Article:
Cheryl Hayman

How to go from good to great branding

A crucial element of any business is the creation of a brand name by which people identify the service or product it provides. It’s also one of the very first things you have to think about when you start a business, and it’s something that will be stuck with your business for a long time.

Brand development is about delivering a consistent image that outshines your competition. Your marketplace is flooded with an infinite array of competitive choices.

How can today’s companies connect with purpose, build lasting relationships, and become irreplaceable in the eyes of consumers?

A strong brand shines brightest in the crowded marketplace. Your brand identity, marketing materials, and web presence should act as a beacon to attract consumers, build trust, and showcase your company’s value. The perception of your brand will ultimately determine the success of your company. Your brand isn’t what you say it is. It’s what your customer’s say it is.Your brand isn’t what you say it is.

Every exchange with your customers is an opportunity to shape this perception, make a connection, build trust, and strengthen customer loyalty.

Is your brand identity outshining the competition? What distinguishes great from good?

  •     Great brands strategically distinguish their product from competitors by conveying their unique positioning.
  •     Great brands hold appeal for the product’s customers.
  •     Great brands imply or evoke a salient brand attribute, quality or benefit.
  •     Great brands are available for legal protection and “trademark”.
  •     Great brands allow companies to bond and engage and connect with their customers to create loyalty.
  •     Great brands translate visually and memorably; they have a symbolic association that fortifies the image of the company or the product to their consumers.
  •     Great brands help motivate and stimulate customers to buy.

If you want them (the customers) to come, and you have a global business, or intend to, then be aware that while English is widely viewed as a global language, language differences have created some fascinating challenges for some brands.

Product naming faux pas

  •     Reebok named a women’s sneaker Incubus. In medieval folklore, an incubus was a demon who ravished women in their sleep.
  •     The Honda Fitta was, according to a popular urban legend, renamed Jazz after discovering that fitta is Norwegian and Swedish slang for the female genitals.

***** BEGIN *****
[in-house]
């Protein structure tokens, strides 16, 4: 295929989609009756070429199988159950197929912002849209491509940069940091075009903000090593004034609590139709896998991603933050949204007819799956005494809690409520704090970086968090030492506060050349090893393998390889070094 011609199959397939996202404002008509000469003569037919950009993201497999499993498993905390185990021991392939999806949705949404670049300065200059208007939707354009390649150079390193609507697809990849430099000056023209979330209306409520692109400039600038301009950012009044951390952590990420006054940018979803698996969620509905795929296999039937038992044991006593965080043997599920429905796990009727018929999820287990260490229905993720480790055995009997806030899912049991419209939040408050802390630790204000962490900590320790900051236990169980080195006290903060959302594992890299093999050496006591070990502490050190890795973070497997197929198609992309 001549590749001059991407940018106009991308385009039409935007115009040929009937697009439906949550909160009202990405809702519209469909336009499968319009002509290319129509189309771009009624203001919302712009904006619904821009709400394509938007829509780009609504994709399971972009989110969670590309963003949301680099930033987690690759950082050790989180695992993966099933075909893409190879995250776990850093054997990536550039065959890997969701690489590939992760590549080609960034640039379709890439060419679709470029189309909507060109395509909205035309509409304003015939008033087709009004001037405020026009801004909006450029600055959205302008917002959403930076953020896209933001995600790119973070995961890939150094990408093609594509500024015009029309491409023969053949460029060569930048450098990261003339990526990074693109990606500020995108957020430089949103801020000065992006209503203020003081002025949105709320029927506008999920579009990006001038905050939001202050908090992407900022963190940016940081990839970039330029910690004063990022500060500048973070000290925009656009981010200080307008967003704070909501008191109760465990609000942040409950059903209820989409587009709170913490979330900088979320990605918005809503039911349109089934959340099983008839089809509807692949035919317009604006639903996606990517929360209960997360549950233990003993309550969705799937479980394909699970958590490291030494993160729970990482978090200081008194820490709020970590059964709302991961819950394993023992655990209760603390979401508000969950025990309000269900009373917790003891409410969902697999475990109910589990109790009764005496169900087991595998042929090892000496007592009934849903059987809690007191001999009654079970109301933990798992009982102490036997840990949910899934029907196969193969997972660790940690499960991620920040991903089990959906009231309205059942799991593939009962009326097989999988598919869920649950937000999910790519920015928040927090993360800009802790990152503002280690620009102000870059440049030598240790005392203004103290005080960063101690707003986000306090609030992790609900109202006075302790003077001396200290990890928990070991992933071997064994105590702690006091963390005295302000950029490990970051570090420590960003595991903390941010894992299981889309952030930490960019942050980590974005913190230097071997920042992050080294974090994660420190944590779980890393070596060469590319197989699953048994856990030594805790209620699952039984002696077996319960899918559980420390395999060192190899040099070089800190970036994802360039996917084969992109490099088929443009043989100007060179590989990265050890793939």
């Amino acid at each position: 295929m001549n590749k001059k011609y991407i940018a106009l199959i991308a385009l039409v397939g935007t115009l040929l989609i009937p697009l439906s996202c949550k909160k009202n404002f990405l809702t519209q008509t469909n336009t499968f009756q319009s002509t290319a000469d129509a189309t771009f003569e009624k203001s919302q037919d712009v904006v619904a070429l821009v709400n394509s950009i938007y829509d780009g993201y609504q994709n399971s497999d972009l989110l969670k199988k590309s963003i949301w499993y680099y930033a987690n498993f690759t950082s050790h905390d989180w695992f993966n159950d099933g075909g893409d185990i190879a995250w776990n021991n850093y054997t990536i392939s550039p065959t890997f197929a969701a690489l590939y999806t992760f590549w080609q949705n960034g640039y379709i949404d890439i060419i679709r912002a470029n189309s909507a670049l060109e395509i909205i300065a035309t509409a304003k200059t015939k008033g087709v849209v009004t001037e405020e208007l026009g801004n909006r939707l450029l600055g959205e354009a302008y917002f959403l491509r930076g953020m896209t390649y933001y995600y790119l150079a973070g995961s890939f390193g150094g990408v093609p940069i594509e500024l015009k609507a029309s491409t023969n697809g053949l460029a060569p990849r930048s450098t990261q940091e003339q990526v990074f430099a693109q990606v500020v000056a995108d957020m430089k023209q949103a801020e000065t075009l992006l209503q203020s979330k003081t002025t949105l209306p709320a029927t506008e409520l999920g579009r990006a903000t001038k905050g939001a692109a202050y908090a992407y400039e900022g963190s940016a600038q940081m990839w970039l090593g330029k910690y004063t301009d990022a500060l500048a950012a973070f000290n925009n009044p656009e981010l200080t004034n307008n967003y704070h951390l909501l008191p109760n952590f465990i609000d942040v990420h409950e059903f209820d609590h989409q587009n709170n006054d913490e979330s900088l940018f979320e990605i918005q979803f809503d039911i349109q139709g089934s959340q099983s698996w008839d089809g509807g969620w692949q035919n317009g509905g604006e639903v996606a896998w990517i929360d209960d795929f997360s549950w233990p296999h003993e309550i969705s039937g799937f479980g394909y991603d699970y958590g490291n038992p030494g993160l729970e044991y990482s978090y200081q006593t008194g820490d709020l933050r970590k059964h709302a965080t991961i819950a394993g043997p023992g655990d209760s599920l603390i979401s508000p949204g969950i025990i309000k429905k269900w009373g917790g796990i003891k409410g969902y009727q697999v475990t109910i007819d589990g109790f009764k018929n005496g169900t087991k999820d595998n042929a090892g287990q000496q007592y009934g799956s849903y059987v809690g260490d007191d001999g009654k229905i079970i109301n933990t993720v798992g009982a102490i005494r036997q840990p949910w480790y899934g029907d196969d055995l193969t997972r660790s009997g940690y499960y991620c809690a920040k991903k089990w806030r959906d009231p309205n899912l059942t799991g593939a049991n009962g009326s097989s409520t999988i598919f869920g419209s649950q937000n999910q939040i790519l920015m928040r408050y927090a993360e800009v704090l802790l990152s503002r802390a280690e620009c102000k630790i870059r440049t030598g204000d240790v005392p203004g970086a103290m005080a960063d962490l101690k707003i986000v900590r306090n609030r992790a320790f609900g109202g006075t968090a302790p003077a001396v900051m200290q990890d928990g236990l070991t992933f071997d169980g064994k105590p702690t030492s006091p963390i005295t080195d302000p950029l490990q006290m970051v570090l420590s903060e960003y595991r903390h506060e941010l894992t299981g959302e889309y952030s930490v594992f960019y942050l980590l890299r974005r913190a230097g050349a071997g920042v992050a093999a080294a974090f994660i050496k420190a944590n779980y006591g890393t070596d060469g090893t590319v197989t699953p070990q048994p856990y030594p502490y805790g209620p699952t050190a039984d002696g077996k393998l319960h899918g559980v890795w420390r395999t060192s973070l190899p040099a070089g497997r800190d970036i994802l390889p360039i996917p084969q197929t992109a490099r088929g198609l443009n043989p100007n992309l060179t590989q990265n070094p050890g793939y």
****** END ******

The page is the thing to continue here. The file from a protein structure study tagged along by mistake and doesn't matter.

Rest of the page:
•     Bimbo is a Mexican baking conglomerate; however in English the term describes a woman who is physically attractive but is perceived to have a low intelligence or poor education.

Always ask others what comes to mind when they hear your brand name. Be prepared to accept that all brand names will have strong and weak points, and you need to determine what matters most, as the business owner.
Tips for getting started

Use the word-map technique. Start with your business in the centre. Create branches out from the centre into immediate words that come to mind. Then branch and build upon these further, creating a word map. Include both words that describe what the business does, as well as how it, or the products, make people feel. Both are critical and can form the basis for a strong, relevant and memorable brand name.

Your choice needn’t always be a blatant line from positioning to the name, a little intrigue can also be good. Just keep in mind the resources needed to communicate and create memorability.

To ease your mind a little, during, and after, talk to mentors, employees, colleagues, suppliers and customers, and work through to a strong short list. Consider pairing descriptive words, or devising strong word combinations. If a clever acronym works, that’s an option to consider, but it can require more work and money to build and make known.

For ease, keep it simple. No more than two words is best. The more memorable, the easier to get word-of-mouth spread, therefore, the better.

Sometimes business owners are “clever”, and choose to use words that are not spelled out the way they sound. The risk: people may have difficulty searching for the company. For example, although “Xerox” has become an effective brand name that became synonymous with “photocopy“, it probably had some pronunciation issues when it first existed.

Brand name and logo go hand in hand. Visual underpins verbal. The connection between the name and the logo is significant to your branding, so it’s necessary to think of a name that affords you, or your designers, freedom in the creative designing of your logo. Many people believe that an “image” logo is stronger than a “word” logo, so it may be a good idea to consider a brand name that can be symbolised as an object or something.